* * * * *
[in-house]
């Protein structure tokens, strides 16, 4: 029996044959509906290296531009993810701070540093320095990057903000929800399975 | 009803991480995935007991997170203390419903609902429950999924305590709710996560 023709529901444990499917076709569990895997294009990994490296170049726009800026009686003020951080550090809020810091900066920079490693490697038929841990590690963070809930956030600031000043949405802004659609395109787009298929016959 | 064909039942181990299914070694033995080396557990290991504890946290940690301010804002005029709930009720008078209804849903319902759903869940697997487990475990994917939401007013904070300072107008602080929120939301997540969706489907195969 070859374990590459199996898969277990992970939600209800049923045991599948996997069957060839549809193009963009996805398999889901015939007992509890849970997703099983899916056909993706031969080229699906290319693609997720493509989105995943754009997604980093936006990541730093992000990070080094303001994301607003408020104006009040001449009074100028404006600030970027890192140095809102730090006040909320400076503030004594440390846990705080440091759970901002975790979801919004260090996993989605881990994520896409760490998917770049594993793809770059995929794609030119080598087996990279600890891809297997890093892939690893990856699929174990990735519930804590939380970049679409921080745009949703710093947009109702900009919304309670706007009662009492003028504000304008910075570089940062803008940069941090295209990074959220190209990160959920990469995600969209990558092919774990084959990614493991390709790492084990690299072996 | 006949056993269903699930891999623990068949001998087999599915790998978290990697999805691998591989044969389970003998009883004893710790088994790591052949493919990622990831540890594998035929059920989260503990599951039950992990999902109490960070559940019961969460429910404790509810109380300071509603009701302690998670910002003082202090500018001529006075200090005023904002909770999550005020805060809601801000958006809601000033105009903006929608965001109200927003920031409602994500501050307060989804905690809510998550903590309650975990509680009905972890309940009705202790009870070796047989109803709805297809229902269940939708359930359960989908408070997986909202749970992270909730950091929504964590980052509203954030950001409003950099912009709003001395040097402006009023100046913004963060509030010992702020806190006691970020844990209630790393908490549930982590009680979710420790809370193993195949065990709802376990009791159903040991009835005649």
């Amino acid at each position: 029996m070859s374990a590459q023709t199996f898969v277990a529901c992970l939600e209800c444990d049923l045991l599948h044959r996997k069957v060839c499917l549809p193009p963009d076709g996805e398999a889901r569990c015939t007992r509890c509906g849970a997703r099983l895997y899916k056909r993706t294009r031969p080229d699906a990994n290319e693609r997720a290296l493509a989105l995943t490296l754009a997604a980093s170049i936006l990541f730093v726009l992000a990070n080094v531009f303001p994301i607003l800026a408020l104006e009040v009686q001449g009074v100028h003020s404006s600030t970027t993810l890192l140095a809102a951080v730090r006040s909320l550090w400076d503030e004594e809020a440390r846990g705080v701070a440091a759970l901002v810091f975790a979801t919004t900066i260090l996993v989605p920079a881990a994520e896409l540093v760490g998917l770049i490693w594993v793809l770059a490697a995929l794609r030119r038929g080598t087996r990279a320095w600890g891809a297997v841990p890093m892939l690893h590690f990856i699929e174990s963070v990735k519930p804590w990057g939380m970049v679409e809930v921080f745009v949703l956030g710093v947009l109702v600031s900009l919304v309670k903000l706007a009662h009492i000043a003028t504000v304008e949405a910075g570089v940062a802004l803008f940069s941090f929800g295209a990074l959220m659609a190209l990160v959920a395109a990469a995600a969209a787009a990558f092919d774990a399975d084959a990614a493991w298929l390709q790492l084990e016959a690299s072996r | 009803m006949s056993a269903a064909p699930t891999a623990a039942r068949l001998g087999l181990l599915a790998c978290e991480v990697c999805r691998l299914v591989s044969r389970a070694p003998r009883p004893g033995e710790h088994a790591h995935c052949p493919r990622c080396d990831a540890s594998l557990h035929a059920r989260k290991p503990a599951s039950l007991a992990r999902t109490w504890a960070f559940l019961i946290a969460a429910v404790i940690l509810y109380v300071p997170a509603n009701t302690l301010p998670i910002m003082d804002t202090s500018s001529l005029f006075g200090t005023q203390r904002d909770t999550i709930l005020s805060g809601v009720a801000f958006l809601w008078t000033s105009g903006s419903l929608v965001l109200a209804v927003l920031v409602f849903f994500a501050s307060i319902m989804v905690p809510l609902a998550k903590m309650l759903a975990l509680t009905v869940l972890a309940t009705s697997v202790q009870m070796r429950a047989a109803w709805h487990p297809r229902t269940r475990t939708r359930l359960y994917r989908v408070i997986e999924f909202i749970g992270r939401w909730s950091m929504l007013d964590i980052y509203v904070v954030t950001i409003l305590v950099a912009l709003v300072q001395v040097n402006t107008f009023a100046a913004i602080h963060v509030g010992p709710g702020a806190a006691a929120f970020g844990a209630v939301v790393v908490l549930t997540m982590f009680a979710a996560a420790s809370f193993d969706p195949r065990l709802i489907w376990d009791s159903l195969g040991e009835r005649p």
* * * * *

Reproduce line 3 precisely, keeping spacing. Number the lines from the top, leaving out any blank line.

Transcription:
């Amino acid at each position: 029996m070859s374990a590459q023709t199996f898969v277990a529901c992970l939600e209800c444990d049923l045991l599948h044959r996997k069957v060839c499917l549809p193009p963009d076709g996805e398999a889901r569990c015939t007992r509890c509906g849970a997703r099983l895997y899916k056909r993706t294009r031969p080229d699906a990994n290319e693609r997720a290296l493509a989105l995943t490296l754009a997604a980093s170049i936006l990541f730093v726009l992000a990070n080094v531009f303001p994301i607003l800026a408020l104006e009040v009686q001449g009074v100028h003020s404006s600030t970027t993810l890192l140095a809102a951080v730090r006040s909320l550090w400076d503030e004594e809020a440390r846990g705080v701070a440091a759970l901002v810091f975790a979801t919004t900066i260090l996993v989605p920079a881990a994520e896409l540093v760490g998917l770049i490693w594993v793809l770059a490697a995929l794609r030119r038929g080598t087996r990279a320095w600890g891809a297997v841990p890093m892939l690893h590690f990856i699929e174990s963070v990735k519930p804590w990057g939380m970049v679409e809930v921080f745009v949703l956030g710093v947009l109702v600031s900009l919304v309670k903000l706007a009662h009492i000043a003028t504000v304008e949405a910075g570089v940062a802004l803008f940069s941090f929800g295209a990074l959220m659609a190209l990160v959920a395109a990469a995600a969209a787009a990558f092919d774990a399975d084959a990614a493991w298929l390709q790492l084990e016959a690299s072996r | 009803m006949s056993a269903a064909p699930t891999a623990a039942r068949l001998g087999l181990l599915a790998c978290e991480v990697c999805r691998l299914v591989s044969r389970a070694p003998r009883p004893g033995e710790h088994a790591h995935c052949p493919r990622c080396d990831a540890s594998l557990h035929a059920r989260k290991p503990a599951s039950l007991a992990r999902t109490w504890a960070f559940l019961i946290a969460a429910v404790i940690l509810y109380v300071p997170a509603n009701t302690l301010p998670i910002m003082d804002t202090s500018s001529l005029f006075g200090t005023q203390r904002d909770t999550i709930l005020s805060g809601v009720a801000f958006l809601w008078t000033s105009g903006s419903l929608v965001l109200a209804v927003l920031v409602f849903f994500a501050s307060i319902m989804v905690p809510l609902a998550k903590m309650l759903a975990l509680t009905v869940l972890a309940t009705s697997v202790q009870m070796r429950a047989a109803w709805h487990p297809r229902t269940r475990t939708r359930l359960y994917r989908v408070i997986e999924f909202i749970g992270r939401w909730s950091m929504l007013d964590i980052y509203v904070v954030t950001i409003l305590v950099a912009l709003v300072q001395v040097n402006t107008f009023a100046a913004i602080h963060v509030g010992p709710g702020a806190a006691a929120f970020g844990a209630v939301v790393v908490l549930t997540m982590f009680a979710a996560a420790s809370f193993d969706p195949r065990l709802i489907w376990d009791s159903l195969g040991e009835r005649p």